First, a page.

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Despite the US focus on corn, the second largest producer of ethanol in the world is Brazil, which sources it strictly out of sugarcane. Sugarcane ethanol has about twice the yield of ethanol from feedstock per hectare when compared to corn. Comparing the US & Brazil, input energy productivity (ratio of energy gained from energy used) for sugarcane is about 8 to 10 (this holds true only for Brazil, which has amazing conditions for sugarcane), whereas for corn ethanol it is about 1.3 – 1.6. Due to both of these factors, the greenhouse gas emissions reductions are roughly 86-90% of gasoline for sugarcane ethanol vs. 10 – 30% for corn ethanol. Other sources used for sugar ethanol are beets and molasses. While developing in the US, especially in the traditional sugarcane regions such as Louisiana, one of the reasons of the dominance for corn in the US are ethanol subsidies (currently at $.45 per gallon of ethanol produced from corn), and various other subsidies for corn production in general. Another reason is that the price of sugar that can be produced from the same sugarcane as ethanol is higher than the price of the ethanol. While growing, sugar-based ethanol is imported from Brazil and the Caribbean (despite the tariff on imported sugarcane ethanol from Brazil) to the tune of only 2% of total demand. The production of sugar-based ethanol is less than 2% of the total production of ethanol in the US. However, given the potential for growth in the Caribbean, sugarcane products might see a resurgence in the region as ethanol.
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The Giving (Ethanol) Tree

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Cellulosic ethanol refers to any ethanol that is produce from the cellulose membrane of the plant. There is a chemical (enzymatic) and biological (bacterial) ways of decomposing the cellulose and creating ethanol from it. This differs substantially from corn or sugar ethanol as the process can be used on new whole plants (corn, soy, wheat silage), non-edible parts of plants (corn and sugarcane bagasse), plant waste (wood-chips, lawn and tree clippings) and even trees (poplar trees) or algae. Other than starch/sugar content of plants, it covers most other ways to convert biomass into ethanol. These processes are less commercially available currently, and some of them have not been piloted yet, but there is a lot of academic work in the field. Several projects at Argonne National Labs are engaged in using switchgrass and poplar trees for the dual purpose of phytoremediation (removing toxins and metals from the soil using plants) and biomass growth for biofuels. Other projects at Argonne, such as the Institute for Atom-Efficient Chemical Transformations (IACT) are working on better and more efficient methods at producing ethanol from various feedstocks using enzymes and catalytics. These are some of many initiatives around the world furthering the knowledge and expertise necessary to build better fuels. While all of that is promising, in the world of ethanol, even if we use perfect other processes and use better feedstocks, the short-term future indicates that Corn is King. But even then, ethanol is far from an ideal replacement for gasoline.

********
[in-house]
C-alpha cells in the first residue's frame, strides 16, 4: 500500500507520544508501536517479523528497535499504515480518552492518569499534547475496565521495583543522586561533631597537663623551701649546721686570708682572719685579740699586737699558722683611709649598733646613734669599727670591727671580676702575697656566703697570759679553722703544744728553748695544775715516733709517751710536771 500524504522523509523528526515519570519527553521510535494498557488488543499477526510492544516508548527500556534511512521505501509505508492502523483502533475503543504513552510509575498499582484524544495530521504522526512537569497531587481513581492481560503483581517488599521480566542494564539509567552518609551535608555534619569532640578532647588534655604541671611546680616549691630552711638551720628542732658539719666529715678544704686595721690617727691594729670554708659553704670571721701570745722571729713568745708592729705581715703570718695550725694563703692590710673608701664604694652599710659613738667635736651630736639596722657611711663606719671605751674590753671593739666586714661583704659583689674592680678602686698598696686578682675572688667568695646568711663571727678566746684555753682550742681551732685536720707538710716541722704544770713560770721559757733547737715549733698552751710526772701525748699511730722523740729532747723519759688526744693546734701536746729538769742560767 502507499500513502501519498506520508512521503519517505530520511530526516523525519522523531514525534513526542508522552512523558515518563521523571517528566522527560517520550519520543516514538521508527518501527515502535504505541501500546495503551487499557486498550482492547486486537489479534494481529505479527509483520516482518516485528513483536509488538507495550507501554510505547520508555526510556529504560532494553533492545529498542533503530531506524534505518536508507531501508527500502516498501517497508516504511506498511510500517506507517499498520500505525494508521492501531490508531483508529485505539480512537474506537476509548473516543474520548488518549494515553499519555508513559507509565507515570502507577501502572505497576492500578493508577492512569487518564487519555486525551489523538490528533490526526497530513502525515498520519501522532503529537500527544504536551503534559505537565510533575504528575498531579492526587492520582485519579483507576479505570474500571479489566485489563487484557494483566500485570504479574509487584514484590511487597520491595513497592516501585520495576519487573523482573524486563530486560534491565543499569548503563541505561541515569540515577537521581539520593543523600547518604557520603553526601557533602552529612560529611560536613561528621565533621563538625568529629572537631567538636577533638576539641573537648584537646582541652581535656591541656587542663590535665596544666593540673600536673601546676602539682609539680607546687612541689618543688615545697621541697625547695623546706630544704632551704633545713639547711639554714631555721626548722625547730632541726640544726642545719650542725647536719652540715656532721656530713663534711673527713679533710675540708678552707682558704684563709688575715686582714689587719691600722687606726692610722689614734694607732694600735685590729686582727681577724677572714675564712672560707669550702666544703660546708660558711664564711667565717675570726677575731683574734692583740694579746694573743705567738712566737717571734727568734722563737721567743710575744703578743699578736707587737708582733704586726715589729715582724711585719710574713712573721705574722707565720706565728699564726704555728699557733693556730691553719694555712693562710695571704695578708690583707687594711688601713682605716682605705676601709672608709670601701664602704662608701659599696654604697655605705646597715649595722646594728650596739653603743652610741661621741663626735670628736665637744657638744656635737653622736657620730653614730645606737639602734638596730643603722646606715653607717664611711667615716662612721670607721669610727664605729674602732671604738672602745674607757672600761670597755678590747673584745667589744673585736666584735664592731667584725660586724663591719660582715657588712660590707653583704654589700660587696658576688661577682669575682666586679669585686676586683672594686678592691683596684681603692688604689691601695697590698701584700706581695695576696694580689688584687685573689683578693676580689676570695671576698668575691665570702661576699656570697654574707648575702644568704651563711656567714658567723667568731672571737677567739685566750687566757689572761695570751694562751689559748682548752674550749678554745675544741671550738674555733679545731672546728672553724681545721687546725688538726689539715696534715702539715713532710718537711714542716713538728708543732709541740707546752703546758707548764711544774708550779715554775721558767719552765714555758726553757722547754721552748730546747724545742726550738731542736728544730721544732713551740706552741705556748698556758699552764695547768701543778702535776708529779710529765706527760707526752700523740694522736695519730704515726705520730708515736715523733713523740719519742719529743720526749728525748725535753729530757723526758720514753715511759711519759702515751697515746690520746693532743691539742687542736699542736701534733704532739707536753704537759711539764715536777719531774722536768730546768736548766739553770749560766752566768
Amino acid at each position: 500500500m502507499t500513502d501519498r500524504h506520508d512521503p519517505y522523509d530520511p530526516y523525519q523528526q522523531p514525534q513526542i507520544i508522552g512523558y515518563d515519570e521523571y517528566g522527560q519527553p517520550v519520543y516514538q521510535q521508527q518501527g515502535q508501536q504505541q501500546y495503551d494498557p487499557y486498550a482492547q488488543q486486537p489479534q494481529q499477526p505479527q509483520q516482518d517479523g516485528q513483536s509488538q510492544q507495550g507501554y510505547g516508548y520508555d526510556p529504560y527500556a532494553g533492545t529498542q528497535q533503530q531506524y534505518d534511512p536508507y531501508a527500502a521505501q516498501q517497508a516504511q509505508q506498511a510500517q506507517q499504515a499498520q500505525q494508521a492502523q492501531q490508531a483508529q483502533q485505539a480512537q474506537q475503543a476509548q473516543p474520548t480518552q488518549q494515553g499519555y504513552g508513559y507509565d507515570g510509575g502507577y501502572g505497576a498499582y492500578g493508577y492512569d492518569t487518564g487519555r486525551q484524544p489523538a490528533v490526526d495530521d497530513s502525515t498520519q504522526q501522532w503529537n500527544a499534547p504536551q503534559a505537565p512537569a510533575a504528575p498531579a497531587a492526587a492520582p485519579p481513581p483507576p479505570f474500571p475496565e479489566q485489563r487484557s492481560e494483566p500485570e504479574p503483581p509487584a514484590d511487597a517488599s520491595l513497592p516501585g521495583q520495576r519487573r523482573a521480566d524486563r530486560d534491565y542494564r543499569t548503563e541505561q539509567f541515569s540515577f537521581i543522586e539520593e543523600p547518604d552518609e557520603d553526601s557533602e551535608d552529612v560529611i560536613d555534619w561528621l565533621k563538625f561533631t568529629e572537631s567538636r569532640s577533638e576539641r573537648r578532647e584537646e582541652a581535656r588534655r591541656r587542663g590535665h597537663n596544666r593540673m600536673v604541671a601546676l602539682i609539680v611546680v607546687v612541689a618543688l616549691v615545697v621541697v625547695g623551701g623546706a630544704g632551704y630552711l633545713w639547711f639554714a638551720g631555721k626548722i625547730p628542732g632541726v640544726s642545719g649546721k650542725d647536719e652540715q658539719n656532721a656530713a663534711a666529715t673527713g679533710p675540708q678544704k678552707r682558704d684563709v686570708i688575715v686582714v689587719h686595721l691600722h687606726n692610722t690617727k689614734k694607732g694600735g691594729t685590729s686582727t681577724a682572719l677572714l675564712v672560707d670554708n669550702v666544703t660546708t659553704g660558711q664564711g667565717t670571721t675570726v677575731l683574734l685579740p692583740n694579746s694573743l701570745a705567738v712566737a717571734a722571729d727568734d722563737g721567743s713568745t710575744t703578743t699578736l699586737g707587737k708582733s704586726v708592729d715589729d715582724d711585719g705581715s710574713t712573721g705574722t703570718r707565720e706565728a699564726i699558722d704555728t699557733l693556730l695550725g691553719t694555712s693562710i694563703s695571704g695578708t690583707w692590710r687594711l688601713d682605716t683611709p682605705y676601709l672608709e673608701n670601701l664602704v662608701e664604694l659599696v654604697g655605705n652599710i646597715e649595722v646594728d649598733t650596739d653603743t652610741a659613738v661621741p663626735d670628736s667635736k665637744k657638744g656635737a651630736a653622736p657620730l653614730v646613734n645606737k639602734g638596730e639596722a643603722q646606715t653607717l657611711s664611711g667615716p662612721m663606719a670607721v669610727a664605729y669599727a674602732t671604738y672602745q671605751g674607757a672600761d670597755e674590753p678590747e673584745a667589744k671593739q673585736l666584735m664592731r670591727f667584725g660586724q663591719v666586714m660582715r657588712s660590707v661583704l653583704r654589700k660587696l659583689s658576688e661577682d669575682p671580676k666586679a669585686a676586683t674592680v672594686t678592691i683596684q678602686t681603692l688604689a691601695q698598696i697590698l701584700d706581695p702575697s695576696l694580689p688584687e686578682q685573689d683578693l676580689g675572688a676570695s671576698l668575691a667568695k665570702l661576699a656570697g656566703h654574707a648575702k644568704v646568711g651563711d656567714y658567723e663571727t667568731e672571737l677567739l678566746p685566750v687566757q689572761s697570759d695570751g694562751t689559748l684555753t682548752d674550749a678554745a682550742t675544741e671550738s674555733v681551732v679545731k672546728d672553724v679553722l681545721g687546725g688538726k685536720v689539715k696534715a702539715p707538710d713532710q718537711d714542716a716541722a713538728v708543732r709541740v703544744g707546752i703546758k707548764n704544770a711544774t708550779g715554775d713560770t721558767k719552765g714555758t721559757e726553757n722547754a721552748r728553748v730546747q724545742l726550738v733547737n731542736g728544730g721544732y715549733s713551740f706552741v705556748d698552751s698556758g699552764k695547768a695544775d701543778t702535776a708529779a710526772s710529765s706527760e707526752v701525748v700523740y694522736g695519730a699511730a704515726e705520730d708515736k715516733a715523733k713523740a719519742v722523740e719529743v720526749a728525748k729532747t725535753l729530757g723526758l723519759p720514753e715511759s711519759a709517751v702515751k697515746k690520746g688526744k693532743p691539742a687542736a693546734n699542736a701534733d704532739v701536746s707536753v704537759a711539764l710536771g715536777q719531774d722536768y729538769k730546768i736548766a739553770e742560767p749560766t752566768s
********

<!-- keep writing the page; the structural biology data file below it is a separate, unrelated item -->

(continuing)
There are still several issues with ethanol replacing gasoline; it is only 70% as energy dense, it requires retrofitting vehicles to use more than 30% of it in blended fuel (costing on average less than $500 per vehicle), and the current pipeline infrastructure needs to be adjusted to carry it. The biomass itself is expensive to transport (due to the weight of water in it), and unlike crude, it doesn’t have the same value-adding byproducts that make refining crude such a lucrative proposition. We also don’t know enough about long-term effects on using ethanol in regular engines, and what additional costs or benefits it might carry due to the difference in chemical composition. Finally, in the short term period of transition, each gas station would need to add another tank an pump that would carry the ethanol fuel, to a cost of about $200,000 per gas station. Retrofitting half of the cars in the US and half of the gas stations would cost $90 billion (125M cars, 100k gas stations), or roughly half of what we currently spend on oil imports. Which forces us to look at further alternatives to gasoline, currently: fuel cells and electric cars.
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Lighter than air, further away than fusion?